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Open-fire cooking may affect child cognitive development (6/6/2012)

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Mary Gauvain is a professor of psychology at the University of California, Riverside. -  University of California, Riverside
Mary Gauvain is a professor of psychology at the University of California, Riverside. - University of California, Riverside

Children exposed to open-fire cooking in developing countries experience difficulty with memory, problem-solving and social skills, according to researchers at the University of California, Riverside and Pitzer College in Claremont, Calif.

Research in the past decade has identified numerous health risks to children who are exposed regularly to smoke from open fires used in cooking. But until now, no one has associated smoke from cooking fires with deficits in cognitive development, said Mary Gauvain, professor of psychology at UC Riverside. She and Robert L. Munroe from Pitzer College co-authored "Exposure to open-fire cooking and cognitive performance in children," which appears in the International Journal of Environmental Health Research.

Their research comes as international public and private agencies advocate, through the Global Alliance for Clean Cookstoves, the use of clean and efficient cooking stoves in the developing world. U.S. Secretary of State Hillary Clinton is among the alliance's supporters because of the impacts of open-fire cooking on child health and global warming.

Gauvain said she and Munroe wondered about the effects of open-fire cooking on child cognitive development after reading a December 2009 article in The New Yorker about efforts to invent stoves that are inexpensive and could replace cooking methods that use wood, dung or straw.

Previous studies have shown that children's exposure to carbon monoxide and toxins in smoke from open-fire cooking poses risks to immune systems and susceptibility to respiratory ailments, including pneumonia - the leading cause of death among young children worldwide - and changes to the lungs and other organs, including the brain, to children ages 3 and younger.

"We wondered if open-fire cooking could have anything to do with some of the differences in cognitive development we had seen in an earlier study," she recalled. "We decided to look at our cognitive data in relation to cooking methods."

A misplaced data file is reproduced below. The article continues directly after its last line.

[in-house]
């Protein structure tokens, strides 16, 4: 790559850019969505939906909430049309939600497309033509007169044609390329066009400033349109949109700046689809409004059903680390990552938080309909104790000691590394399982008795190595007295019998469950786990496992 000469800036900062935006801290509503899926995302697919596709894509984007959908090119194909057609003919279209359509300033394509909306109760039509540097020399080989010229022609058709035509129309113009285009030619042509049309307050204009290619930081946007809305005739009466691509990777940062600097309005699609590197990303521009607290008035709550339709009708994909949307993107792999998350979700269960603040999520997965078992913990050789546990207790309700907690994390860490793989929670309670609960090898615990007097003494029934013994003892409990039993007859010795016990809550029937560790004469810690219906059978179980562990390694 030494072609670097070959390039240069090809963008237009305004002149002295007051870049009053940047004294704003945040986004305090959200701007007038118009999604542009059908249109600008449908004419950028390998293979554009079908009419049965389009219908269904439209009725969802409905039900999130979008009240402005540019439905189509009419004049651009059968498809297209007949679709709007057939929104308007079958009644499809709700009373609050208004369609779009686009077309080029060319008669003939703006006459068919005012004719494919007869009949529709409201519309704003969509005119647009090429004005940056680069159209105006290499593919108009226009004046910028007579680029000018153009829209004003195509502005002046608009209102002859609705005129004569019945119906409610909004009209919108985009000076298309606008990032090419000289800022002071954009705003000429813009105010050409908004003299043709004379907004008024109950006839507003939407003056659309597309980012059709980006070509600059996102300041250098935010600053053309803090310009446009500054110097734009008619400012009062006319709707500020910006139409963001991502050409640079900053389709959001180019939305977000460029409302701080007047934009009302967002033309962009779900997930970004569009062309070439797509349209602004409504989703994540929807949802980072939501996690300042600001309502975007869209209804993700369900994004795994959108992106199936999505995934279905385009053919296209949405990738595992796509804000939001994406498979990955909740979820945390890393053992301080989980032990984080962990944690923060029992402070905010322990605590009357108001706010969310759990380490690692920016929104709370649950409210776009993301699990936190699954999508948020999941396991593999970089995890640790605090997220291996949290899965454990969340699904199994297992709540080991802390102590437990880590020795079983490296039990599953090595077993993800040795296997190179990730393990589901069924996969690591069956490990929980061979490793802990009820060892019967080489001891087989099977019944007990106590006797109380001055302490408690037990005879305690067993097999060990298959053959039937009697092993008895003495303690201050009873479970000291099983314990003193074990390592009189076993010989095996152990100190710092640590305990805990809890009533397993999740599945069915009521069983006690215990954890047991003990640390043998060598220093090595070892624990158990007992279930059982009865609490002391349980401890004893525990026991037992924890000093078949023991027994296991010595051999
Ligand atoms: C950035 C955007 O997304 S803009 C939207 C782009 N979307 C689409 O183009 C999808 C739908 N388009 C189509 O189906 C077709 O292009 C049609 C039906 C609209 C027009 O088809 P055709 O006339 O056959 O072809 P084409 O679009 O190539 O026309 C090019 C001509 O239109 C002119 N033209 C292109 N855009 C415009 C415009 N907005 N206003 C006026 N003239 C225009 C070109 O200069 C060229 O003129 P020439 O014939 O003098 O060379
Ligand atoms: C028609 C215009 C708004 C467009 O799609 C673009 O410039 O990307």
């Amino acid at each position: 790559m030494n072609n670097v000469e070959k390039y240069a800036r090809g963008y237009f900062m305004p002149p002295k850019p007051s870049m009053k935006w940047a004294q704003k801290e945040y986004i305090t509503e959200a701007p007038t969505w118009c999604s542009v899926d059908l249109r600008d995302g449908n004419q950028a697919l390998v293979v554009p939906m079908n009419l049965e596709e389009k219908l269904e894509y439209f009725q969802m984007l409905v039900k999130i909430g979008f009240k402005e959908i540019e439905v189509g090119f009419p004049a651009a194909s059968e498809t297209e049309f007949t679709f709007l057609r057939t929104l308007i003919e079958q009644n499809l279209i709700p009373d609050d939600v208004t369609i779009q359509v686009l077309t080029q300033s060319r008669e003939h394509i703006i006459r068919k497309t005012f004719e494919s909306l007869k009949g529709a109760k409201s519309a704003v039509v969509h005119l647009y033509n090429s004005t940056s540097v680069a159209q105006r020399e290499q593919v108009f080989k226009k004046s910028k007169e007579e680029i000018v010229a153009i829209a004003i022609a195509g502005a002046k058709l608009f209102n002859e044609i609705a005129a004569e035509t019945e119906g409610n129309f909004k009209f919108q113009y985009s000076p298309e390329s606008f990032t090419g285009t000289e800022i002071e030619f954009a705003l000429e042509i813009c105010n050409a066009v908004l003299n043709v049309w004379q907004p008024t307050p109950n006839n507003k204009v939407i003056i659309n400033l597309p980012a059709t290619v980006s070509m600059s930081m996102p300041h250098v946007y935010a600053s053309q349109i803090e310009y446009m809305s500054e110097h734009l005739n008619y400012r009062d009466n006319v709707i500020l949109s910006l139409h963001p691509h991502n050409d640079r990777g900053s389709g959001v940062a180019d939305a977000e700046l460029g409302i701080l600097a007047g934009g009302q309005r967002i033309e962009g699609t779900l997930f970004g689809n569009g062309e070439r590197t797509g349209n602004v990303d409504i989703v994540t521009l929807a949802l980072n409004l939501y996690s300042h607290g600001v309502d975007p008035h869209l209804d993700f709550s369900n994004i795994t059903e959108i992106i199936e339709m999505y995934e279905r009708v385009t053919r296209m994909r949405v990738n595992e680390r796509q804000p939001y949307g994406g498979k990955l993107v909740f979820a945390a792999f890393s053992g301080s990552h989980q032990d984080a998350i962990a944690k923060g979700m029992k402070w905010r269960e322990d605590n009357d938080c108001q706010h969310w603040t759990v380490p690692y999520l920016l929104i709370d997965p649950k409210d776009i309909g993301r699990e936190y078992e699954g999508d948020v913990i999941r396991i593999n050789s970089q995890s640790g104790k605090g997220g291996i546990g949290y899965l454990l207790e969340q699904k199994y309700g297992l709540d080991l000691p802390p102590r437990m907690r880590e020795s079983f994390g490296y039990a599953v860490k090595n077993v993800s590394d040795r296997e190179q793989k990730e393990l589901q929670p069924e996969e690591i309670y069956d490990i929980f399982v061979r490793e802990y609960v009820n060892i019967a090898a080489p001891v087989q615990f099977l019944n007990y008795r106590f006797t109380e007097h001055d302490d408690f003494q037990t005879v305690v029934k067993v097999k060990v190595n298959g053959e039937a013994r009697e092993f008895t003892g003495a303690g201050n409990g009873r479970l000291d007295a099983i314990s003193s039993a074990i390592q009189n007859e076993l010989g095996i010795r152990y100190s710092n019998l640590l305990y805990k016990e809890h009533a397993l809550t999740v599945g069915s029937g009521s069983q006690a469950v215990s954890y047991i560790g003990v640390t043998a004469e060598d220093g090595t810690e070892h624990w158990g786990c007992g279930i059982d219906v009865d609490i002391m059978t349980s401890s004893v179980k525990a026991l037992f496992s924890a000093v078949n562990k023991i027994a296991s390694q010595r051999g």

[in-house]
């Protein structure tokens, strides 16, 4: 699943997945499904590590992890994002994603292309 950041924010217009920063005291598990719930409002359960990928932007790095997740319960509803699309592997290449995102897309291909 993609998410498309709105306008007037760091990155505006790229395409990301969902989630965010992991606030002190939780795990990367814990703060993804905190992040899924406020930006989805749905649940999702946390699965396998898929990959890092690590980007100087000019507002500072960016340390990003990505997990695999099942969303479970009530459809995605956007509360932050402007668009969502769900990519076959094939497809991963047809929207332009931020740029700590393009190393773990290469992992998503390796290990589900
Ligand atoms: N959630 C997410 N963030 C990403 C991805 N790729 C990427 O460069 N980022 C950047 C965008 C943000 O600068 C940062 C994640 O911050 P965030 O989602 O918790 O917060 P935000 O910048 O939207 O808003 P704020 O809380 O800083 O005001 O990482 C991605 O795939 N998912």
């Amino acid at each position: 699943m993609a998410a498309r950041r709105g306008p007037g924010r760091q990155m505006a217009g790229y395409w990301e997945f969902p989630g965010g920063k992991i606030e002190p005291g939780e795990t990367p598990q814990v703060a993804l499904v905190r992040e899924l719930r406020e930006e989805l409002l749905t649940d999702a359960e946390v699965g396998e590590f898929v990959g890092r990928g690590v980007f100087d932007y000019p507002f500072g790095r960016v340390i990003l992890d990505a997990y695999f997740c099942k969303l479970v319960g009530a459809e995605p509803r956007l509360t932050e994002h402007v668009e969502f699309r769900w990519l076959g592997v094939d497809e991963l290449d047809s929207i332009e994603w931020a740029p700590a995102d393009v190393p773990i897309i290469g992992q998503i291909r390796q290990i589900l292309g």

Using previously collected data from the late 1970s, Gauvain and Munroe studied approximately 200 children ages 3 to 9 living in traditional communities in Belize, Kenya, Nepal and American Samoa. Two of the communities - Logoli in Kenya and Newars in Nepal - consistently used open-fire cooking with wood, dung or straw indoors. In American Samoa, cooking was done on kerosene stoves. Garifuna families in Belize, were split almost evenly among those who cooked only with wood on open fires, those who used both open-fire and kerosene-stove cooking, and those who cooked nearly exclusively with kerosene stoves.

The California researchers examined the results of cognitive assessments that tested the children's block-building, memory and pattern-recognition skills, and observed structured play. The latter is play that involves a sequence of purposeful actions, such as making a toy or playing a game with rules. Such play is a way of engaging with peers that is beneficial for cognitive development, Gauvain said.

She and Munroe found that exposure to open-fire cooking, as opposed to cooking on kerosene stoves, was associated with both lower cognitive performance and less frequent structured play, regardless of culture, child age and educational level, and socioeconomic status.

Because their study was not experimental they cannot determine that smoke from open-fire cooking causes lower cognitive performance, the researchers said. However, the researchers point out that their results echo the findings of a 2008 study that found direct connections among toxins in the air, brain development and cognitive impairment. That study compared MRI scans of 9- and 10-year-old middle-class children living in Mexico City, where there are high levels of air pollution, and Polotitlán, a city in Mexico with low air-pollution levels.

Gauvain and Munroe said the fact that the negative effects of open-fire cooking were strongest for the youngest children, who spent more time in the home where the cooking took place, "suggests that these deleterious effects may subside as the brain matures or as children spend less time in the presence of open-fire cooking."

The question, Gauvain said, is if there is a cognitive deficit and all children suffer some exposure, "What are the long-range implications for the community? ? If there is damage, can switching to non-wood-burning stoves be beneficial? Developing safe cooking methods is important. Exposure to wood-burning stoves may be more damaging than people realize. It could have cognitive and behavioral effects. We're trying to draw attention to the fact that the problem may be much broader in scope."

Note: This story has been adapted from a news release issued by the University of California - Riverside

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